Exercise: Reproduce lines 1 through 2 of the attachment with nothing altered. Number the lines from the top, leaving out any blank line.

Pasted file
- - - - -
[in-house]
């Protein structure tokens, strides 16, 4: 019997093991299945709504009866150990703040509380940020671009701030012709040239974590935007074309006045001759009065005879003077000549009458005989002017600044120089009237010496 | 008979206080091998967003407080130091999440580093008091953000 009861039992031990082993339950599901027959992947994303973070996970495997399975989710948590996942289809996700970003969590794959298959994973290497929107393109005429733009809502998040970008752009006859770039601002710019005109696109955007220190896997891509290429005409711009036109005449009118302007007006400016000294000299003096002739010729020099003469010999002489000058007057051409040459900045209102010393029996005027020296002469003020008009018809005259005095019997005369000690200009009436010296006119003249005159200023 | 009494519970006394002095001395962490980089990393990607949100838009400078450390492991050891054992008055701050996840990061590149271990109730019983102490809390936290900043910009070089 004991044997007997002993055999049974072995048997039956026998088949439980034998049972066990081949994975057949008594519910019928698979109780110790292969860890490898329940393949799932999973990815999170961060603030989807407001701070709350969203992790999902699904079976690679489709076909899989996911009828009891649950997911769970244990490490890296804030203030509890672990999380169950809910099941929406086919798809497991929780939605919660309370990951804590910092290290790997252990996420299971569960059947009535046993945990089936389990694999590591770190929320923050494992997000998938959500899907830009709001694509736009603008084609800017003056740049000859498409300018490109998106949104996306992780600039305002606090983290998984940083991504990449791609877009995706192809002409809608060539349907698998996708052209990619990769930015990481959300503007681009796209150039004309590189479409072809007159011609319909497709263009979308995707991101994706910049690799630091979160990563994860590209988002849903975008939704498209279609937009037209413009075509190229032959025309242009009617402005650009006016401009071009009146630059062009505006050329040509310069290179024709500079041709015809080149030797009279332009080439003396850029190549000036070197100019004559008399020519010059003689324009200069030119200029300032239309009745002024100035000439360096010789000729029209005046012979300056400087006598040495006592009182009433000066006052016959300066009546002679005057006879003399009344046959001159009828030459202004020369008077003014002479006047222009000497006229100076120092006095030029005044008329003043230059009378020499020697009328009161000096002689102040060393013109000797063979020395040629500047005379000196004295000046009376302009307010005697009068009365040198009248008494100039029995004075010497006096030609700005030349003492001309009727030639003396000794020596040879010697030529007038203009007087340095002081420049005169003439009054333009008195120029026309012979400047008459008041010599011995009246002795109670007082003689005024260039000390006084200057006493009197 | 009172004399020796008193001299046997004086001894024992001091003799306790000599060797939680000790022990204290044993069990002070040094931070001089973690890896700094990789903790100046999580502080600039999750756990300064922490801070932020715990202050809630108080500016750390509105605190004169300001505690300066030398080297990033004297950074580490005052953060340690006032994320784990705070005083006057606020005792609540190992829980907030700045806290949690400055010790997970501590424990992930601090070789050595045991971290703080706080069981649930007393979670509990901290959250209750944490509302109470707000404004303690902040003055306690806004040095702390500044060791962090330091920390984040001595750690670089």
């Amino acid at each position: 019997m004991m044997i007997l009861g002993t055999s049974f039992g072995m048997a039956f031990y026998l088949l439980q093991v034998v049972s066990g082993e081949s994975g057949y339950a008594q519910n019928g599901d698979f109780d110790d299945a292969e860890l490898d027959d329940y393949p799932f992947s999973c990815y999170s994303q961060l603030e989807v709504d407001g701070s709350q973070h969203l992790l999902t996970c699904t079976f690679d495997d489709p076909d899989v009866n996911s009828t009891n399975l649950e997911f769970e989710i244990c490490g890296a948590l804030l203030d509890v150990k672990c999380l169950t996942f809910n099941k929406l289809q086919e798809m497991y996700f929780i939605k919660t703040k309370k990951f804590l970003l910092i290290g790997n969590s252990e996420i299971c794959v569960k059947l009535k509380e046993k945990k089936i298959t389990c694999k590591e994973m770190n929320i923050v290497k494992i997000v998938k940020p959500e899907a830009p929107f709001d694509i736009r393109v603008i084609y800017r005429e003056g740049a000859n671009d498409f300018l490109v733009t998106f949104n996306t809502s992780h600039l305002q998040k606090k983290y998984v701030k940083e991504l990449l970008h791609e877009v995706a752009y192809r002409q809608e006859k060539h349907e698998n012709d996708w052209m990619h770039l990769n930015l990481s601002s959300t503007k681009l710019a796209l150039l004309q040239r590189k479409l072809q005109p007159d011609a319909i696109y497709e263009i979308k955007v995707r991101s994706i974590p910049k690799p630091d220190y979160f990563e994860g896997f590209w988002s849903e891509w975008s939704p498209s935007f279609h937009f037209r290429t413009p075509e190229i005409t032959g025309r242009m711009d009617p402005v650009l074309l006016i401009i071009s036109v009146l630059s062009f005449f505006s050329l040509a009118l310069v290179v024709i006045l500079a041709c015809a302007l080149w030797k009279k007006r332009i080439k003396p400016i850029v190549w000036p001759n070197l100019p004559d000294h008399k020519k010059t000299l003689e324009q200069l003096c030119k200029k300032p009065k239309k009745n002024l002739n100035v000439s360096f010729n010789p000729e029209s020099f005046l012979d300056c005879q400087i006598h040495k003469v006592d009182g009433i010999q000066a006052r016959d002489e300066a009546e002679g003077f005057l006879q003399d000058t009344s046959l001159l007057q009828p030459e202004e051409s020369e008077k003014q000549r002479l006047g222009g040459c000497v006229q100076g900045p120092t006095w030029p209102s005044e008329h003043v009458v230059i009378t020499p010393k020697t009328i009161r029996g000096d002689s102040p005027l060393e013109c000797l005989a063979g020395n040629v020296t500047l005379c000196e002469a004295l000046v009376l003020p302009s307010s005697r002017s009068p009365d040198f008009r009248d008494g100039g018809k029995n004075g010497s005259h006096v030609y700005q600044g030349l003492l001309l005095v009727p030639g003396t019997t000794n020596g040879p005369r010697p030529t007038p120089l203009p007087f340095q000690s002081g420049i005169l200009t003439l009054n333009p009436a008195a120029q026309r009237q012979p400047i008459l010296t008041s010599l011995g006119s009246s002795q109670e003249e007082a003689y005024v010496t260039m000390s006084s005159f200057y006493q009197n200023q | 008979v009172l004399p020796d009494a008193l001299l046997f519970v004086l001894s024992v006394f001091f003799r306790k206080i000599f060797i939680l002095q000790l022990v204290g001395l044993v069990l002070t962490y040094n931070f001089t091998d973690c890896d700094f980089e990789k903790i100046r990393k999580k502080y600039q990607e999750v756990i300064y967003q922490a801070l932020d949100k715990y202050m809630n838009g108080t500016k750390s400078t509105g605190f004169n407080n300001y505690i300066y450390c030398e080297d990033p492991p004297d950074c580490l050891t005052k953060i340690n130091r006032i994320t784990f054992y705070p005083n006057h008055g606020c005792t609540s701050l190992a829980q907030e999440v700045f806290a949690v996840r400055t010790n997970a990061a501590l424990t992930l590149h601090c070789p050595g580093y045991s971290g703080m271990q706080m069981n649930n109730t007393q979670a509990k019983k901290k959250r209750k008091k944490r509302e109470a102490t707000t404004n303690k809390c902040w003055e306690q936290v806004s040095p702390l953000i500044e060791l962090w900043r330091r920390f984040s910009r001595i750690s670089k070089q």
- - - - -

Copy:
[in-house]
């Protein structure tokens, strides 16, 4: 019997093991299945709504009866150990703040509380940020671009701030012709040239974590935007074309006045001759009065005879003077000549009458005989002017600044120089009237010496 | 008979206080091998967003407080130091999440580093008091953000 009861039992031990082993339950599901027959992947994303973070996970495997399975989710948590996942289809996700970003969590794959298959994973290497929107393109005429733009809502998040970008752009006859770039601002710019005109696109955007220190896997891509290429005409711009036109005449009118302007007006400016000294000299003096002739010729020099003469010999002489000058007057051409040459900045209102010393029996005027020296002469003020008009018809005259005095019997005369000690200009009436010296006119003249005159200023 | 009494519970006394002095001395962490980089990393990607949100838009400078450390492991050891054992008055701050996840990061590149271990109730019983102490809390936290900043910009070089 004991044997007997002993055999049974072995048997039956026998088949439980034998049972066990081949994975057949008594519910019928698979109780110790292969860890490898329940393949799932999973990815999170961060603030989807407001701070709350969203992790999902699904079976690679489709076909899989996911009828009891649950997911769970244990490490890296804030203030509890672990999380169950809910099941929406086919798809497991929780939605919660309370990951804590910092290290790997252990996420299971569960059947009535046993945990089936389990694999590591770190929320923050494992997000998938959500899907830009709001694509736009603008084609800017003056740049000859498409300018490109998106949104996306992780600039305002606090983290998984940083991504990449791609877009995706192809002409809608060539349907698998996708052209990619990769930015990481959300503007681009796209150039004309590189479409072809007159011609319909497709263009979308995707991101994706910049690799630091979160990563994860590209988002849903975008939704498209279609937009037209413009075509190229032959025309242009009617402005650009006016401009071009009146630059062009505006050329040509310069290179024709500079041709015809080149030797009279332009080439003396850029190549000036070197100019004559008399020519010059003689324009200069030119200029300032239309009745002024100035000439360096010789000729029209005046012979300056400087006598040495006592009182009433000066006052016959300066009546002679005057006879003399009344046959001159009828030459202004020369008077003014002479006047222009000497006229100076120092006095030029005044008329003043230059009378020499020697009328009161000096002689102040060393013109000797063979020395040629500047005379000196004295000046009376302009307010005697009068009365040198009248008494100039029995004075010497006096030609700005030349003492001309009727030639003396000794020596040879010697030529007038203009007087340095002081420049005169003439009054333009008195120029026309012979400047008459008041010599011995009246002795109670007082003689005024260039000390006084200057006493009197 | 009172004399020796008193001299046997004086001894024992001091003799306790000599060797939680000790022990204290044993069990002070040094931070001089973690890896700094990789903790100046999580502080600039999750756990300064922490801070932020715990202050809630108080500016750390509105605190004169300001505690300066030398080297990033004297950074580490005052953060340690006032994320784990705070005083006057606020005792609540190992829980907030700045806290949690400055010790997970501590424990992930601090070789050595045991971290703080706080069981649930007393979670509990901290959250209750944490509302109470707000404004303690902040003055306690806004040095702390500044060791962090330091920390984040001595750690670089």